The bull market that started in late 2013, based on a lot of hope that a new regime would energise the economy for the long term, is now over by most measures.
The market indices, which had started their upward trajectory in September 2013, have done a complete U-turn.
That month, India witnessed two very significant appointments.
One was that of Raghuram Rajan, who became the Governor of the Reserve Bank of India.
His presence immediately calmed the nerves of Foreign Institutional Investors who had been on a massive selling spree in both the bond and stock markets between July 2013 and August 2013, leading to a sudden weakening of the rupee.
The second was Narendra Modi being anointed to head the BJP’s general election campaign, sparking hopes for a government that would change our lives.
The Sensex was around 18,600 by the end of August when a baby bull market was born.
It suffered a small setback in January as the Aam Aadmi Party captured power in Delhi in January 2014 but as Mr Modi’s energetic campaign drew in people from all strata, the Sensex shot past 21,000 and then 23,000 since Mr Modi’s victory seemed highly plausible.
On May 16, as the election results stunned the nation, the Sensex shot past 25,000.
This was followed by some downs but it was mostly ups.
The Sensex crossed 30,000 briefly in March.
By February 2016, however, the Sensex was hitting a low of 22,600, a level we last saw in April 2014.
The Indian market, already running on low fuel in late 2013, continued to do so for two more years.
But most investors realised this only later.
For a long time, investors believed that the new regime would work its magic with sweeping reforms that would lead to more jobs, consumption and investments.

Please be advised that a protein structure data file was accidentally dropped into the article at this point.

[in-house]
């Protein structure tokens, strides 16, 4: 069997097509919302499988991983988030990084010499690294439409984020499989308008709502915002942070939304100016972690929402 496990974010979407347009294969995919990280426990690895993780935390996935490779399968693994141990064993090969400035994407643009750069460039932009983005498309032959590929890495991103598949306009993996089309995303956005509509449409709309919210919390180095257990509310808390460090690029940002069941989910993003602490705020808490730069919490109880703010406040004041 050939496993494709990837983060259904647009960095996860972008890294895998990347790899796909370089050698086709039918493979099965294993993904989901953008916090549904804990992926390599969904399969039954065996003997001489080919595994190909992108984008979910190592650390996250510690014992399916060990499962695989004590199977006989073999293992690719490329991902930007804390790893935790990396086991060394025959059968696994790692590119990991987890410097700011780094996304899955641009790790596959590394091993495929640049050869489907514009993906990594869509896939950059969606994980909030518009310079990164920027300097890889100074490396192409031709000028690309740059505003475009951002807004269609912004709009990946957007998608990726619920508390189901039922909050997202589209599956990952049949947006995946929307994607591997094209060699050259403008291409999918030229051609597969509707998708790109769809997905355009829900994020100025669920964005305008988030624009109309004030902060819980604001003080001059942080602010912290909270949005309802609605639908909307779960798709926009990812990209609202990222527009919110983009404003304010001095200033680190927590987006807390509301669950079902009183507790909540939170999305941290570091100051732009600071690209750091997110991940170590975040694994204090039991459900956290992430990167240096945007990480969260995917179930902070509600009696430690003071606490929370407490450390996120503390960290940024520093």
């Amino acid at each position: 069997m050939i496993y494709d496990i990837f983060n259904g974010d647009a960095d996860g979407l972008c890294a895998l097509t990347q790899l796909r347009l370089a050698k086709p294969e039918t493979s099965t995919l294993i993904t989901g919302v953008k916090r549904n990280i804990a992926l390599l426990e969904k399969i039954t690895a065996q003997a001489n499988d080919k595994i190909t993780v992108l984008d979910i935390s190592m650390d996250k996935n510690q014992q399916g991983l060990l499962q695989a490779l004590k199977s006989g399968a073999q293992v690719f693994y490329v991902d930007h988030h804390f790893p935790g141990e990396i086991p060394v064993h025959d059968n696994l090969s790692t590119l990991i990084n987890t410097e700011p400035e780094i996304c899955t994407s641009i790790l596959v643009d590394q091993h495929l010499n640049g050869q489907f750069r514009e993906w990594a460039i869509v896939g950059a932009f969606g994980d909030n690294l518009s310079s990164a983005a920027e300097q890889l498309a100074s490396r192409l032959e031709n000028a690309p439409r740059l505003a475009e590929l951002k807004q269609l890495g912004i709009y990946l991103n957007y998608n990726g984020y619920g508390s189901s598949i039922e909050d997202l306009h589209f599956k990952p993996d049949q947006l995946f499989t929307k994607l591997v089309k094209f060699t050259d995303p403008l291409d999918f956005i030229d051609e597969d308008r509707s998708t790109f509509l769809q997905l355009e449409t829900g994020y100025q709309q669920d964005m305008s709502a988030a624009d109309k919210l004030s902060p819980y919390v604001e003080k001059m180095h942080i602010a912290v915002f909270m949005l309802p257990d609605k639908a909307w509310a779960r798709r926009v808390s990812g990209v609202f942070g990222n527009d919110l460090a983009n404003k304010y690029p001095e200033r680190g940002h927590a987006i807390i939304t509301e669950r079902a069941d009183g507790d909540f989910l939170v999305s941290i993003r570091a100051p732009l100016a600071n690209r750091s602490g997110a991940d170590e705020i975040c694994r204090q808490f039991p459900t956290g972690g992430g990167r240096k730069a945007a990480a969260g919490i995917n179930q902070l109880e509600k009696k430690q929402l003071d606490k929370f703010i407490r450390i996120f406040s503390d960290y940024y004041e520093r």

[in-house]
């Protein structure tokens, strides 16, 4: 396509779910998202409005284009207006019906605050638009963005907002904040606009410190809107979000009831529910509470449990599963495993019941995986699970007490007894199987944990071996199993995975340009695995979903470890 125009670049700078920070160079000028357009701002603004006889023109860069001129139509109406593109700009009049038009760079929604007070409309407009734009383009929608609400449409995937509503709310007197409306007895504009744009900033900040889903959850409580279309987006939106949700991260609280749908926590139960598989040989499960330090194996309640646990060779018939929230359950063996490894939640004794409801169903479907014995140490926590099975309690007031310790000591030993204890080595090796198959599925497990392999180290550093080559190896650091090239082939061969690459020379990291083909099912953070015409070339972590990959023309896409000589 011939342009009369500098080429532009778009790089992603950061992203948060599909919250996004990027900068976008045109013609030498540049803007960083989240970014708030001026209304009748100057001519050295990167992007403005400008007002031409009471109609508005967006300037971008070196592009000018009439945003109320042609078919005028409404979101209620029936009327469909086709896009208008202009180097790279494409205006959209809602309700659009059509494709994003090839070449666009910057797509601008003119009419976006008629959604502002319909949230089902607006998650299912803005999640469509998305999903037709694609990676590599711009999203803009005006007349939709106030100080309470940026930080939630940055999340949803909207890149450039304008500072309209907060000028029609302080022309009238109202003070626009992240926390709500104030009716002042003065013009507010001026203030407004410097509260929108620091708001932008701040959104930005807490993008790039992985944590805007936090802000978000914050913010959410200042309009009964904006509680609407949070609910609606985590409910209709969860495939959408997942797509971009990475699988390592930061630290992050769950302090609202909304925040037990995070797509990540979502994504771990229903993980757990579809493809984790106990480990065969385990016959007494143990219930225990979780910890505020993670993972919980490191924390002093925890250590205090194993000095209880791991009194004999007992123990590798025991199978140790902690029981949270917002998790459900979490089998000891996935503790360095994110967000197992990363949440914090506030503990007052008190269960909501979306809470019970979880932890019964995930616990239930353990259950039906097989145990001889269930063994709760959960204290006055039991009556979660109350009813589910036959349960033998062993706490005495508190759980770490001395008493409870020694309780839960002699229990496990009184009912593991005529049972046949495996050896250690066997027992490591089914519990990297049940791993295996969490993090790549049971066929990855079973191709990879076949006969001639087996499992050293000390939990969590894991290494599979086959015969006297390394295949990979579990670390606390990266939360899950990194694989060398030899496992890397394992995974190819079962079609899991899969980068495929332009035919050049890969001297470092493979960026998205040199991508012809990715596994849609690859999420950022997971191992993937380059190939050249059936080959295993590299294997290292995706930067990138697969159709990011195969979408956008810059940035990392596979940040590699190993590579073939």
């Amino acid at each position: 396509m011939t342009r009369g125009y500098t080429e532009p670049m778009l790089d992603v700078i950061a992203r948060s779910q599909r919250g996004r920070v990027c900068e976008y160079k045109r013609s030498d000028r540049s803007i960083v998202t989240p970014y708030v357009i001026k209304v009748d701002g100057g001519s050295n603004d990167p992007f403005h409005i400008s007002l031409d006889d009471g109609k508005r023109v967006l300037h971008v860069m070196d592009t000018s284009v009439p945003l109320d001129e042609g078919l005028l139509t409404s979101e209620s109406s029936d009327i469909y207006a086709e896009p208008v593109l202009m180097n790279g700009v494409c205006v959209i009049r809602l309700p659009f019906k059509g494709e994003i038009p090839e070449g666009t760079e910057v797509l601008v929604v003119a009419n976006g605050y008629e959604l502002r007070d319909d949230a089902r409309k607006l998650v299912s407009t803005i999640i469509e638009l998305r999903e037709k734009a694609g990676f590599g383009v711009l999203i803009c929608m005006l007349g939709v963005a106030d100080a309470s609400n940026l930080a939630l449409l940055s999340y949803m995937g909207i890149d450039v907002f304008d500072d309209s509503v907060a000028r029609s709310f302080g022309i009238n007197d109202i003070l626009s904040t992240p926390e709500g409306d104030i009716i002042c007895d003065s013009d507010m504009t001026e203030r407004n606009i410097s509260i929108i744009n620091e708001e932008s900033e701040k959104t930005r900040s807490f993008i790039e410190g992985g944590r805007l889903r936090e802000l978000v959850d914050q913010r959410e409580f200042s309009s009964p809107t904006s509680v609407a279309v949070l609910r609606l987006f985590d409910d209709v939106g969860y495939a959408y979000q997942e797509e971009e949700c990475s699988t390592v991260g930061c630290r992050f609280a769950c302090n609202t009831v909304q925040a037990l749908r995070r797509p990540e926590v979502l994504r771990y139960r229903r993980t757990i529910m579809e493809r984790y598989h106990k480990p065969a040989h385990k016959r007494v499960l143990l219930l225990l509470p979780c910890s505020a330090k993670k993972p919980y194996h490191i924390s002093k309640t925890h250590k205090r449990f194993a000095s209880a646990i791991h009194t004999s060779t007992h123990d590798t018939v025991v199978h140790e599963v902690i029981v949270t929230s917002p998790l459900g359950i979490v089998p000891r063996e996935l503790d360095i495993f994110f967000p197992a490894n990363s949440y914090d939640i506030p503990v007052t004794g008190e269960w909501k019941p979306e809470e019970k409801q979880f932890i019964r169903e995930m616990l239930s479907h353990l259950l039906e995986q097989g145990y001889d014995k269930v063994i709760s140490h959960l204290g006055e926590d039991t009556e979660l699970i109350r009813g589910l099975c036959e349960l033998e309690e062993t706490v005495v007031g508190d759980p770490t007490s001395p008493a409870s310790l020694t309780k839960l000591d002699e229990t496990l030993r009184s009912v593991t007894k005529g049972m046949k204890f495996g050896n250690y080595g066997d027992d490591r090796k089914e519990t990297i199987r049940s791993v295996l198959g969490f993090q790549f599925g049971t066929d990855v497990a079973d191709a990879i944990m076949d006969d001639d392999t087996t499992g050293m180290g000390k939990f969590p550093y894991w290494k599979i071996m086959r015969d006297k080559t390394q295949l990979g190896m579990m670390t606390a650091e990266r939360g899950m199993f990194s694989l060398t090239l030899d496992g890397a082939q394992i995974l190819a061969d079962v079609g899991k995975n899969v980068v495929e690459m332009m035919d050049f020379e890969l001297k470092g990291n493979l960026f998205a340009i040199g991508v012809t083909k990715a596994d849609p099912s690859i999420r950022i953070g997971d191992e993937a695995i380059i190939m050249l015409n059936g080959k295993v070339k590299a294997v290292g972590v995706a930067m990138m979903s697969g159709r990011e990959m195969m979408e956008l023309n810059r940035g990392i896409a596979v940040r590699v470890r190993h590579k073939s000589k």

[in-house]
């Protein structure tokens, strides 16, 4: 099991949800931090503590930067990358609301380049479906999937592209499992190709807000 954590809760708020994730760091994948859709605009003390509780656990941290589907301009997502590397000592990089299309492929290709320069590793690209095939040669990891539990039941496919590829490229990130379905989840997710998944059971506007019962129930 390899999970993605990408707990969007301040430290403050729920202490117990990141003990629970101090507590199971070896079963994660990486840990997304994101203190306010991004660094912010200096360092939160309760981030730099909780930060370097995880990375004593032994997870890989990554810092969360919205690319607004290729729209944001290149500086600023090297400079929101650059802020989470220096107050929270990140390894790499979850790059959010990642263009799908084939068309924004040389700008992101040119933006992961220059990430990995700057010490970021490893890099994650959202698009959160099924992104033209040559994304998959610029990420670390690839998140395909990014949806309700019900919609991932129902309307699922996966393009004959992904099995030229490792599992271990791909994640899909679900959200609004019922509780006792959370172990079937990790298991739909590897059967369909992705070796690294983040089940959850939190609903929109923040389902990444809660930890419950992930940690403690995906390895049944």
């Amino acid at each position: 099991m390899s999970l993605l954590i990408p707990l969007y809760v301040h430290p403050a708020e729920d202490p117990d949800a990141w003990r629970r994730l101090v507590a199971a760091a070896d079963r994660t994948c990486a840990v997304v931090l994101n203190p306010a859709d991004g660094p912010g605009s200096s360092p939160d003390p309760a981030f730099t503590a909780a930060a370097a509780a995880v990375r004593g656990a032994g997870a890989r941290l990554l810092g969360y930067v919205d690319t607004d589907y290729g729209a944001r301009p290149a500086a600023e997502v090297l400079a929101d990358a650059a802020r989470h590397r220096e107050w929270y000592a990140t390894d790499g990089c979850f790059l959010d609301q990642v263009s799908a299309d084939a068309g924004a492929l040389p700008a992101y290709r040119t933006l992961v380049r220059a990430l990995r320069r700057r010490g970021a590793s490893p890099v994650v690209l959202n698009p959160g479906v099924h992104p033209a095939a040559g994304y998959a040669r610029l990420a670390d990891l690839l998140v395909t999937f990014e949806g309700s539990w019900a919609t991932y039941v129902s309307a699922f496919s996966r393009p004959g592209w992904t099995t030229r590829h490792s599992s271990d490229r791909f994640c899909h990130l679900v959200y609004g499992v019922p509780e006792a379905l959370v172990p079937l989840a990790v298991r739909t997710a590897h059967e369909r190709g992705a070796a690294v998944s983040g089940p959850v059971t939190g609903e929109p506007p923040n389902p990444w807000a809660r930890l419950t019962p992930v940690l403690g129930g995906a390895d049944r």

But the first eight months and the first two Budgets made no departure from the past.
An insipid first Budget, barely months after a new government took charge was pardonable but a second one was deeply disappointing for the market.
It is telling that the Sensex peaked a few days after the second Budget in 2015, and began its continuous steep descent since then.
Meanwhile, investors were willing to ignore the many distractions such as the ‘intolerance’ issue.
They only hoped that bureaucratic hurdles would be removed paving the way for more investments by the private sector, the public sector would be made more efficient (if that is possible at all) and government expenditure would be trimmed, which would allow the government to lower consumption taxes -- or at least not increase them.
If these three things had happened, the market would have stayed firm, declining only a bit as a result of global factors.
This would have allowed the government to go ahead with disinvestment of public sector companies.
Unfortunately, the hurdles for business enterprises remain intact -- and worse, the government has become even bigger, so much so that the gains from throwaway oil prices are also not enough to support it; we now have a higher Swachch Bharat cess. As for the public sector the less said the better.
The stock of Bharat Heavy Electricals Limited was around Rs 280 in July last year.
It has collapsed 64 per cent in seven months to around Rs 100.
Rural Electrification Corporation is down over 50 per cent. We are not even talking of public sector banks, which are writing off thousands of crores of bad loans without putting in place a mechanism to ensure a different fate for new loans sanctioned.
In November 2015, while writing in this space, I had made the point that investors need to accept the reality that the Modi government has not yet embarked on changes that can fundamentally transform India.
There was not even enough of emphasis on processes that lead to large scale job-creation which one assumed would be a single-minded focus of a PM who had imaginatively wooed the youth during his election campaign.
In December, I wrote ‘a baby bear market said hello to us in May. Since then, it is no longer cuddly.
‘It is young and starting to growl.’
The growl, in fact, is loud and clear today.
The five ingredients of lasting bull markets are lower inflation and interest rates, a benign global environment, all of which lead to rising earnings and capital-raising by companies -- which is the last and final sign that they are feeling confident (sometimes overconfident) about the future. Inflation for consumers is not low enough.
Interest rates for businessmen cannot be low since the government needs tens of thousands of crores to borrow and spend.
Earnings are not rising.
The global environment is less benign now. Earnings are stagnant.
The bull market of 2013-15 had none of these five ingredients. It is a bull market to forget.
Debashis Basu is the editor of www.moneylife.in